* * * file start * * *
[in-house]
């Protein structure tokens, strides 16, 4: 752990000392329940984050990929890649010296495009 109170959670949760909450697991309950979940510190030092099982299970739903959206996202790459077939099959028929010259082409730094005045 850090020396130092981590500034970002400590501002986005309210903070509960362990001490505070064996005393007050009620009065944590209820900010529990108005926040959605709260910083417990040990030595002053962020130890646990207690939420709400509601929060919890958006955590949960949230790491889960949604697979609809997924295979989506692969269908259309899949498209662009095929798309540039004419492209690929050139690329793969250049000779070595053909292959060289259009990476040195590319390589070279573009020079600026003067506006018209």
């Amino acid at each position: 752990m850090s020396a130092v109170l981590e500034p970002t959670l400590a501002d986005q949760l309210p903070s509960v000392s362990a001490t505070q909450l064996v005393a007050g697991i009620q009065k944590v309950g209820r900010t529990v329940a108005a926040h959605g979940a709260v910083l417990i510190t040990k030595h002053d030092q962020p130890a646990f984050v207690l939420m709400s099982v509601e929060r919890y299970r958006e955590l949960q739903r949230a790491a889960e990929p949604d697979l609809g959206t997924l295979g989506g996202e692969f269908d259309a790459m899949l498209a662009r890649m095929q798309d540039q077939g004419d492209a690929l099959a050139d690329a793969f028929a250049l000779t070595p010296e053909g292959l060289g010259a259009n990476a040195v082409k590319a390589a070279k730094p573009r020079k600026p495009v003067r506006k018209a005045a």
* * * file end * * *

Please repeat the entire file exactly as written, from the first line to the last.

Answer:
[in-house]
């Protein structure tokens, strides 16, 4: 752990000392329940984050990929890649010296495009 109170959670949760909450697991309950979940510190030092099982299970739903959206996202790459077939099959028929010259082409730094005045 850090020396130092981590500034970002400590501002986005309210903070509960362990001490505070064996005393007050009620009065944590209820900010529990108005926040959605709260910083417990040990030595002053962020130890646990207690939420709400509601929060919890958006955590949960949230790491889960949604697979609809997924295979989506692969269908259309899949498209662009095929798309540039004419492209690929050139690329793969250049000779070595053909292959060289259009990476040195590319390589070279573009020079600026003067506006018209």
């Amino acid at each position: 752990m850090s020396a130092v109170l981590e500034p970002t959670l400590a501002d986005q949760l309210p903070s509960v000392s362990a001490t505070q909450l064996v005393a007050g697991i009620q009065k944590v309950g209820r900010t529990v329940a108005a926040h959605g979940a709260v910083l417990i510190t040990k030595h002053d030092q962020p130890a646990f984050v207690l939420m709400s099982v509601e929060r919890y299970r958006e955590l949960q739903r949230a790491a889960e990929p949604d697979l609809g959206t997924l295979g989506g996202e692969f269908d259309a790459m899949l498209a662009r890649m095929q798309d540039q077939g004419d492209a690929l099959a050139d690329a793969f028929a250049l000779t070595p010296e053909g292959l060289g010259a259009n990476a040195v082409k590319a390589a070279k730094p573009r020079k600026p495009v003067r506006k018209a005045a």